Ghoulish night at PA Civic Center

Published 10:41 am Tuesday, November 1, 2016

Ghouls, ninjas, superheroes and everything in between were represented Monday night in Port Arthur for Halloween — and, most importantly, it was all done in a safe and organized manner.

The Sixth Annual “Trunk or Treat” event was hosted in the Bob Bowers Civic Center by the Port Arthur Neighborhood Action Council (P.A.N.A.C.) and Port Arthur Police Department (PAPD), along with several other organizations volunteering their time, money and efforts to the festivities.

A strong focus for fun and safety seemed to be the drive behind the Halloween event.

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“You have a great environment, air condition and safety for the kids and parents,” Officer Michael Hebert, one of the principal organizers of the event, said.

“You don’t have to worry about the candy being tainted, about going down a dark street, or worrying about cars and traffic.”

“This is our sixth year doing ‘Trunk or Treat’ with the Port Arthur Blue Santa and P.A.N.A.C. and the Port Arthur Police Department,” Hebert said.

“We started six years ago because we wanted to do something for the community.”

The event was well-attended, with a line of people that went around the Civic Center, and with several volunteers showing up to give out free candy.

Hebert described the first few years as small but growing, until it blew up to the record-breaking attendance that it now carried.

“Last year we had an estimated 2,000 children,” Hebert said. “I wouldn’t be surprised if we surpass that this year.”

Hebert was also quick to thank the people and groups who came out to support the event.

“We have so many amazing volunteers,” Hebert said.

He estimated 26 vendors present, who were willing to spend their own money to buy and distribute the large quantities of candy to trunk-or-treaters.

“Every year it gets bigger and bigger,” Hebert said.

Hebert’s favorite costume of the night was a three-year old kid dressed up as a Marine Corps officer.

He said his favorite part of the event was the interaction between the police and the public.

“Police get to mingle with the kids and the people get to have fun with the officers,” Hebert said. “It’s a great way to introduce the children to the police.”

Among the officers in attendance, Jefferson County Constable Precinct 2 Chris Bates seemed to also enjoy the opportunity to meet with the public.

“Every year has grown tremendously,” Bates said of the event.

“We’re working with the school district and social and civil organizations, and trying to get as much candy as possible out there.”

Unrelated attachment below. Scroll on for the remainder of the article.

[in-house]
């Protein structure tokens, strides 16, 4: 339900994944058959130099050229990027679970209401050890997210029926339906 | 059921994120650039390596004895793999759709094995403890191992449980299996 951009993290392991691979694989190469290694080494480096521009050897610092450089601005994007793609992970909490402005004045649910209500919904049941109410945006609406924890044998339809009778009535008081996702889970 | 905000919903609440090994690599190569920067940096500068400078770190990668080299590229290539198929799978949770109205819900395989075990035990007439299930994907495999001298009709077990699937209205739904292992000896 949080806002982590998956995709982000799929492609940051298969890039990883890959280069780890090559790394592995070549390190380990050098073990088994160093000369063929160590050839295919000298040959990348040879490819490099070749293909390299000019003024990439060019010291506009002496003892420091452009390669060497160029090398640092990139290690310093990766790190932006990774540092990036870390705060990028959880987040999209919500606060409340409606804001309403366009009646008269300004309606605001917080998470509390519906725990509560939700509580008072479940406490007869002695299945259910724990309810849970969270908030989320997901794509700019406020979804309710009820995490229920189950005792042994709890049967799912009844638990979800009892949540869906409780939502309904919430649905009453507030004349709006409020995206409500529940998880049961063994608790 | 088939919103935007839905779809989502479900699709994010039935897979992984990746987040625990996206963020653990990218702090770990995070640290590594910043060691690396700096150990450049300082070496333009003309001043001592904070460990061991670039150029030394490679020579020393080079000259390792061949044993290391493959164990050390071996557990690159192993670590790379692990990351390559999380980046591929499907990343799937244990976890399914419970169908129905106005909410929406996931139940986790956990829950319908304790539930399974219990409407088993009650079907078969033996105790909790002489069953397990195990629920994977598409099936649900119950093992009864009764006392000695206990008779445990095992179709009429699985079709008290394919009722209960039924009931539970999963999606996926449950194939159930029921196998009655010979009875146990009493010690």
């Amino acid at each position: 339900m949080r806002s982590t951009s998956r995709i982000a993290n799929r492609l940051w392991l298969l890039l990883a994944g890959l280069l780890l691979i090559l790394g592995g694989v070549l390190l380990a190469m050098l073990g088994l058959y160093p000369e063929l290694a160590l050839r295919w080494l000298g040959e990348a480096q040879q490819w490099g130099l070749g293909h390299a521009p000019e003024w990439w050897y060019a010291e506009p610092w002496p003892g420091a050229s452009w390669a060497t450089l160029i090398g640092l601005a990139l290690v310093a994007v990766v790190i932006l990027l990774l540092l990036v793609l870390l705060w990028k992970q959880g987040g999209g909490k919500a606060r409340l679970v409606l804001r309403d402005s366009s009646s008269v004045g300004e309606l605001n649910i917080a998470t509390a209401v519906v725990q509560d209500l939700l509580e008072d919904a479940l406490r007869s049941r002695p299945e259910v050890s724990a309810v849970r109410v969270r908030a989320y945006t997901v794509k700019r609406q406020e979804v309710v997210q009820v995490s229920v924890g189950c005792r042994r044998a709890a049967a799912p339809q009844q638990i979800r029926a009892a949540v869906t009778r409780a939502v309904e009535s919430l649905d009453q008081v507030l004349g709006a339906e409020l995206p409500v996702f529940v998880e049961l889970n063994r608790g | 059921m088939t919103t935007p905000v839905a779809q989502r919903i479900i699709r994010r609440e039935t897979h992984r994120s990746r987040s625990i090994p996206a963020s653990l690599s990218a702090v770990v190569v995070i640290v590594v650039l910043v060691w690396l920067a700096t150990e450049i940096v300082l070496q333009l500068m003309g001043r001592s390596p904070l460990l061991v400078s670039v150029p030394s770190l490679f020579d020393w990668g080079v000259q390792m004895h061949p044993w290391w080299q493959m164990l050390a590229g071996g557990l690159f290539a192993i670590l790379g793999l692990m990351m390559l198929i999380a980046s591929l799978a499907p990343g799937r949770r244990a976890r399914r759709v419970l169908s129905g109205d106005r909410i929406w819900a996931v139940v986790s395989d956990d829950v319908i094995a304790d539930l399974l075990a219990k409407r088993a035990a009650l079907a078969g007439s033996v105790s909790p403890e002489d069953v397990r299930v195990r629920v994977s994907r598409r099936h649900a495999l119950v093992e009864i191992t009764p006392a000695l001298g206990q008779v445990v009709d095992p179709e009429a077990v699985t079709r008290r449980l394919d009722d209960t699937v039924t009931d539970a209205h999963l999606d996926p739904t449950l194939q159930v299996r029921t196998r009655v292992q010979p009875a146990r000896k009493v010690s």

Likewise, Bates said he appreciated the safe environment.

“It’s different and very safe. You have a lot of different options here.

“You also have adults and safety personnel to look out for everyone.”

Bates said, “It’s very exciting. We just wanted to make it fun.”

And it would seem that the fun was not limited to just the children either.

“I have to thank the sheriff’s office for allowing us to ride in the helicopter,” Bates said. “It was pretty cool.”

Rhonda Pickney and Pauline Coumo from Ladyz of Love were present and volunteering for their third year at the Port Arthur event.

“It’s safer for kids and more organized,” Pickney said. “And a lot of superheroes.”

“It’s a good investment with the kids and community,” Coumo said.

When asked what brought them out to volunteer for the event, Pickney responded,

“We’re just giving back and making sure the children go back safe to their homes.”

Coumo agreed, saying that the annual “Trunk or Treat” event was a lot safer than knocking on strangers’ doors in the middle of the night.

“It’s more family-oriented,” Pickney said. “You see more parents out with their children. Not like when we were kids.”

Coumo said that Ladyz of Love try to prepare to have enough candy to give to 5,000 kids; although, it was not always enough.

“I think we ran out of candy last year and had to go to the store to buy some more,” Coumo said. “We ended up coming back with 30 more bags of candy.”

Schyler Wilson and his family were one of several families who came out to the event.

“We came just to get out of the house and have somewhere safe to trick-or-treat.”

It was Wilson’s first time to bring his family out to the event. He said he enjoyed it.

“As long as the kids are happy, I’m happy. It’s just a festive mood.”